ARTnewsletter Archive

Vibrant Imp/Mod/American Sales Point to Mid-Market Strength

Mid-season sales of American paintings, drawings and sculpture and Impressionist and modern art underscored the continuing buoyancy of the middle market. Christie’s and Sotheby’s both achieved healthy results in sales held from Sept. 13-16.

NEW YORK—Mid-season sales of American paintings, drawings and sculpture and Impressionist and modern art underscored the continuing buoyancy of the middle market. Christie’s and Sotheby’s both achieved healthy results in sales held from Sept. 13-16.

“The whole auction calendar has really turned into something that is year-round. There is definitely a demand to have property at these times of the year that we historically thought of as quiet times,” says Tanya Wells, assistant vice president and specialist at Christie’s. In the past this type of sale has drawn a regional crowd, but more and more the auction house is seeing a broader mix of international buyers, including Europeans and Asians, says Wells. “It’s really an eclectic mix.”

Says Jennifer Roth, senior vice president in charge of mid-season fine art sales at Sotheby’s: “There is definitely a need for these sales in the $10,000 to $60,000 middle-market range. This is definitely a level that encourages newer collectors, and we’re seeing a lot of dealers buying in these sales as well.”

Robust Impressionist and Modern Sales

Sotheby’s Impressionist and modern art sale on Sept. 13 fetched $3.2 million. Of 199 works on offer, 78 percent, or 155, found buyers.

The top price of $132,000 was paid for Pierre- Auguste Renoir’s Jeune fille à la Charlotte, which flew above estimate for $132,000 (estimate: $80,000/120,000). A bronze sculpture with black patina, Standing Armed Figure, by Bernard Meadows (b. 1915), realized $57,000 (estimate: $15,000/20,000). Sotheby’s Roth noted particularly strong prices at the sale for British sculpture.

Christie’s sale of Impressionist and modern art on Sept. 14 garnered $2 million and was 89 percent sold by value. Of 153 works on offer, 120, or 78 percent, found buyers. A Latin-American collector paid the sale’s top price of $168,000 for Femme aux course, an oil on canvas by Jean-Pierre Cassigneul (b. 1935). The painting, depicting an elegantly dressed woman with a large hat at a racetrack, had been estimated at $30,000/40,000.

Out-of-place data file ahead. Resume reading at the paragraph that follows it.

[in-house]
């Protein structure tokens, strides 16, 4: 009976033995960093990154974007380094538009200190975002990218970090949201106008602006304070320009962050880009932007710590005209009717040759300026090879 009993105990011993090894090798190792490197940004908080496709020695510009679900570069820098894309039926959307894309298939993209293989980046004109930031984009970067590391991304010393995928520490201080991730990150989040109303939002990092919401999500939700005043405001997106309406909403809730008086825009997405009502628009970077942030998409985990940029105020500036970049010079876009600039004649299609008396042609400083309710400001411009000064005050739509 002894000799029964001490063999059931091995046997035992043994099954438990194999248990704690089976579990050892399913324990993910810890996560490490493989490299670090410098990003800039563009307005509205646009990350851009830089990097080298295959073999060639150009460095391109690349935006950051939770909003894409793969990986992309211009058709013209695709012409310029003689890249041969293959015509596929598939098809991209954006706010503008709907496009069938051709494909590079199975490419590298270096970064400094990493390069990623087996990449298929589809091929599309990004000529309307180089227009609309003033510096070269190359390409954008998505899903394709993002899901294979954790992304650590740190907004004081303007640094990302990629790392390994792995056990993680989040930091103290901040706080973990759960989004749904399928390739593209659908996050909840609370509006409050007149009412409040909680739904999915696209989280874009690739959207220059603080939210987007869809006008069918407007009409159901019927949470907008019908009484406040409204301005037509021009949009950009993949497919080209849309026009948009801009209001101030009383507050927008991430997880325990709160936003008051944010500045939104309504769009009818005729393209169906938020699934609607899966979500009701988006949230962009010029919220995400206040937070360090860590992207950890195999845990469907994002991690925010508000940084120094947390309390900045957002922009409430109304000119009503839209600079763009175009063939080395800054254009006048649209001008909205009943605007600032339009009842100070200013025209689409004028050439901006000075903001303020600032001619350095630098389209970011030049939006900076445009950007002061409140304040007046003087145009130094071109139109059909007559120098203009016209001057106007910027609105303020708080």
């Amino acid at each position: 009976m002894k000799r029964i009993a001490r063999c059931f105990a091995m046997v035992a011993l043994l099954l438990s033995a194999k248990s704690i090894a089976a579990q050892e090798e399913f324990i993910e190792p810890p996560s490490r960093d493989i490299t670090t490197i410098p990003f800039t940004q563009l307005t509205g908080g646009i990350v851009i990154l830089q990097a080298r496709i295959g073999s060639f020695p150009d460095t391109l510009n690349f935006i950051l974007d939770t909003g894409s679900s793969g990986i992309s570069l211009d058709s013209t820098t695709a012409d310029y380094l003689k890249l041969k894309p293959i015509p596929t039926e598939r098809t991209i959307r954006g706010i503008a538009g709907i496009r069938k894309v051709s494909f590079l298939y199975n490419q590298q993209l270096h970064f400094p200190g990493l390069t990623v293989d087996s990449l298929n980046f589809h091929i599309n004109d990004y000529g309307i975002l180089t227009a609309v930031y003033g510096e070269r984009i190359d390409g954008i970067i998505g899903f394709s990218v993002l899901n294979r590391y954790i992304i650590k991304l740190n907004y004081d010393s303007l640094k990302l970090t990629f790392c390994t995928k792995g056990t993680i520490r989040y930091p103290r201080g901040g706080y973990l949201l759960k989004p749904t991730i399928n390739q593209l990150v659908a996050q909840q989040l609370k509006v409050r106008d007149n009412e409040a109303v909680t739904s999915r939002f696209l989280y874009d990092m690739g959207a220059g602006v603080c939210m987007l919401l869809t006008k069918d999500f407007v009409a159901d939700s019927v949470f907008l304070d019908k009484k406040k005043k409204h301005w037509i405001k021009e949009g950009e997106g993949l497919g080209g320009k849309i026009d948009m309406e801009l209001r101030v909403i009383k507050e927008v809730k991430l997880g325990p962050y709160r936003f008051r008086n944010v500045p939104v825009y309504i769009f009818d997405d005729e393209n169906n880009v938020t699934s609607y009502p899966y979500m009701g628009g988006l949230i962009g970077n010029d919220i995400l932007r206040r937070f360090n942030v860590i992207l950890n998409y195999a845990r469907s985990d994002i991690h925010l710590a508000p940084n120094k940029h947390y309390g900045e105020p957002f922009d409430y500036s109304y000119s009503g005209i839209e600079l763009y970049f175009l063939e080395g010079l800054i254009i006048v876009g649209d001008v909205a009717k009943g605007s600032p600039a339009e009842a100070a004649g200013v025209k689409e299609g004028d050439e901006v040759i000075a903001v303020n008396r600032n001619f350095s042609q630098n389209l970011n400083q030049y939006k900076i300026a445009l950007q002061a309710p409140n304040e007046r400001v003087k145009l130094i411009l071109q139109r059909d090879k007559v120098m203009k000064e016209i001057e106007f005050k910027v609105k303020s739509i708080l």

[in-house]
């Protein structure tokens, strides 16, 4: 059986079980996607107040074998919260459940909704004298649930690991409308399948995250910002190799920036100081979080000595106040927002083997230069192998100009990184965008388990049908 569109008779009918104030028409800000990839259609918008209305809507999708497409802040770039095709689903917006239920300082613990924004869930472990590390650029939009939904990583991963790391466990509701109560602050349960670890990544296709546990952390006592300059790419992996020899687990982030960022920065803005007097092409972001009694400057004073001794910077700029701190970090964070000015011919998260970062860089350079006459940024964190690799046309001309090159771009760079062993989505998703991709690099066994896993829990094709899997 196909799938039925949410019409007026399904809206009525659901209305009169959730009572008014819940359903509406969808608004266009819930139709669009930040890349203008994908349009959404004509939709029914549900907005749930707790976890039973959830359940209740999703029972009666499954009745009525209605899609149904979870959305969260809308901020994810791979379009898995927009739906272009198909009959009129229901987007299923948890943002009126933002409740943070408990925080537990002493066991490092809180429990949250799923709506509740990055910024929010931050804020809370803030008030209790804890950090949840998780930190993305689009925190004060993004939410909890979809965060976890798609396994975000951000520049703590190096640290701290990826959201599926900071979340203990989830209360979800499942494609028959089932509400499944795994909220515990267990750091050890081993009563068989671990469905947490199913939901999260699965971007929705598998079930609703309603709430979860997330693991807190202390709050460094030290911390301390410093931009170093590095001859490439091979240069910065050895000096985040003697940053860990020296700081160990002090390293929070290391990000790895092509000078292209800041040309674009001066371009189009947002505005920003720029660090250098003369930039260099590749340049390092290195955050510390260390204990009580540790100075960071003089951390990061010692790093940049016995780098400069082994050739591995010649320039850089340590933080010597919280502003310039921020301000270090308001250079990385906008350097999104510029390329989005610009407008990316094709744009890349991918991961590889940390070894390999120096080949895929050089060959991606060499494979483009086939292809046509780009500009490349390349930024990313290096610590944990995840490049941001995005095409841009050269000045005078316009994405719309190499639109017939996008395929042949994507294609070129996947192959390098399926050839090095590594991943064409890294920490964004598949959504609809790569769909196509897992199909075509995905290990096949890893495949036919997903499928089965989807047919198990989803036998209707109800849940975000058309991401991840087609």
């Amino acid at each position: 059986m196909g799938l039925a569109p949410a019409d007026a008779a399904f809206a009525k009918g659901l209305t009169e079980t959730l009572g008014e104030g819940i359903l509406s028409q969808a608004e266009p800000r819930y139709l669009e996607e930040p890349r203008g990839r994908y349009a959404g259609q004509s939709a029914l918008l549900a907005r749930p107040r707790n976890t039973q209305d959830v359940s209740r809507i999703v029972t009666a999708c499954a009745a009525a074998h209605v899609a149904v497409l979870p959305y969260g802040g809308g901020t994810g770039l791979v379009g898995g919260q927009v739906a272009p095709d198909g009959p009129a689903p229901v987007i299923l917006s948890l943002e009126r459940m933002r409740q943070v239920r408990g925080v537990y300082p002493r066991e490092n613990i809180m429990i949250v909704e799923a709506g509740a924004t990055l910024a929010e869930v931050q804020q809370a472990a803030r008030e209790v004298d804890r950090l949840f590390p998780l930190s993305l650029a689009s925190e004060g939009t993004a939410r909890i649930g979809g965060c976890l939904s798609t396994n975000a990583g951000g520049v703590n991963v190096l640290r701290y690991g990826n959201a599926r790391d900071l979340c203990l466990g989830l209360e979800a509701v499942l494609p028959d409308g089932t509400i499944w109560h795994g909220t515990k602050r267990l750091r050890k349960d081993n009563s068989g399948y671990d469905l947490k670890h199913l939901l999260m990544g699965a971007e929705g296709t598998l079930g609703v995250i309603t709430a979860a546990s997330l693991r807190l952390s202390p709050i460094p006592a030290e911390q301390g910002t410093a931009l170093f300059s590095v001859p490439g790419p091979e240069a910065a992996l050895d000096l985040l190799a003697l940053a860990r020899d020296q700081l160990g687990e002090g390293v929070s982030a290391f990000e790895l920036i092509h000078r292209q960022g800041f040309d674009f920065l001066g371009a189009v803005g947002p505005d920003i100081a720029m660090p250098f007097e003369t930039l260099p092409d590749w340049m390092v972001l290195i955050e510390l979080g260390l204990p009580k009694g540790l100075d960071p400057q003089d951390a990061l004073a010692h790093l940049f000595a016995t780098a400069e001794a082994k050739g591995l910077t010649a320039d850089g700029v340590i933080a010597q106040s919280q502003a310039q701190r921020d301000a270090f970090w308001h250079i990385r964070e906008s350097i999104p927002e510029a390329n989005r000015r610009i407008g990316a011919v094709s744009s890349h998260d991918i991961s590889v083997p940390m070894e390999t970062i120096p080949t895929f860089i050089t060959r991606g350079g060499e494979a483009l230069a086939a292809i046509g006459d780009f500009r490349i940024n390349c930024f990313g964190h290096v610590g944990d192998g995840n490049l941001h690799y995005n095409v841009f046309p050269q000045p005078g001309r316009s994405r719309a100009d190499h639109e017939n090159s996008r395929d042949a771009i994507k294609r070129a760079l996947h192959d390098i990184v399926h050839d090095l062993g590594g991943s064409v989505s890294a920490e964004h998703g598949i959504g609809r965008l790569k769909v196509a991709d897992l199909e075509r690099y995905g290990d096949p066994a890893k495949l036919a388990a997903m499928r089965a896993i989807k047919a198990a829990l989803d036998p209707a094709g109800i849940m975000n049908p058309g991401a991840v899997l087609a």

In comparison the second-highest lot, Matinée à Cannes, by Jules Cavaillés (1901-1977), went for $50,400, also above its presale estimate of $20,000/30,000. Fillette à la poupée, by Henri Martin (1860-1943), sold for $48,000 (estimate: $30,000/40,000).

Christie’s Wells notes that Cavaillés was one of a group of realist painters in Europe during the mid-1940s who remained true to realism instead of going to abstraction: “There are lots of interesting artists who are 20th-century but not very well-known who are selling well at auction. Not too long ago, many people would have considered such artists third-tier.”

Thieme Scene Trumps American Art Sales

Christie’s sale of American paintings, drawings and sculpture on Sept. 15 also fared well, realizing $2.66 million and a sold-by-dollar rate of 89 percent. The three highest lots pulled in solid, six-figure prices, with all of them selling for at least three times the high estimate.

The house sold 137, or 76 percent, of the works on offer. The top lot was Evening Light on the Suwannee River, by Anthony Thieme (1888-1954), which took $144,000, more than quadrupling the high estimate of $35,000. Aviva Itzkowitz, an assistant vice president and head of the sale, said the subject matter was likely a major factor in the price, noting recent competition for Florida scene pictures. Many of Thieme’s paintings sell for under $50,000, she notes. “Six figures for a Thieme would have been unheard of five years ago.”

This was followed by Factories, Portsmouth, New Hampshire, by Stefan Hirsch (1899-1964), which brought $120,000, more than triple the high estimate of $35,000. The work, which came from the collection of the Oklahoma Arts Institute, drew “aggressive interest,” says Itzkowitz, who adds that “Hirsch has never made that much at auction before.” Jane Peterson’s oil-and-gouache Bridge, Venice, circa 1955, made $108,000.

Sotheby’s sale of American art on Sept. 16 realized $2.86 million, with 127 of 154 lots finding buyers. Though most lots sold well under the six-figure level, one exception was the 1911 oil-on-canvas A Precious Flower, by Leon Kroll (1884-1975), which soared past its modest $5,000/7,000 estimate to earn $108,000.

According to Sotheby’s catalogue, the work is related to at least three other paintings by Kroll, dating from 1911, in which he depicted figures and incorporated mirror reflections. At the time Kroll had recently returned to New York from Paris, where he had been strongly influenced by the Impressionists.

“It was really just a superb work from a good date,” says Roth. Though the less-than-pristine condition of the picture factored into its low estimate, she says that Sotheby’s was not surprised by the eventual price it achieved, since there had been considerable interest shown after the catalogue went out. The buyer was a European art dealer.

Other strong prices were achieved for Paddock Parade, a work by Leroy Neiman (b. 1927), which realized $81,000 (estimate: $15,000/20,000); and a pair of Norman Rockwell (1894-1978) drawings, The Big Parade and Playing Hookey. Estimated at $20,000/30,000, the pair fetched $57,000.

The painting Bébé souriant à deux jeunes femmes, circa 1908, by Mary Cassatt (1845-1926)—an oil on canvas, laid on board—was sold for $72,000 (estimate: $40,000/60,000).

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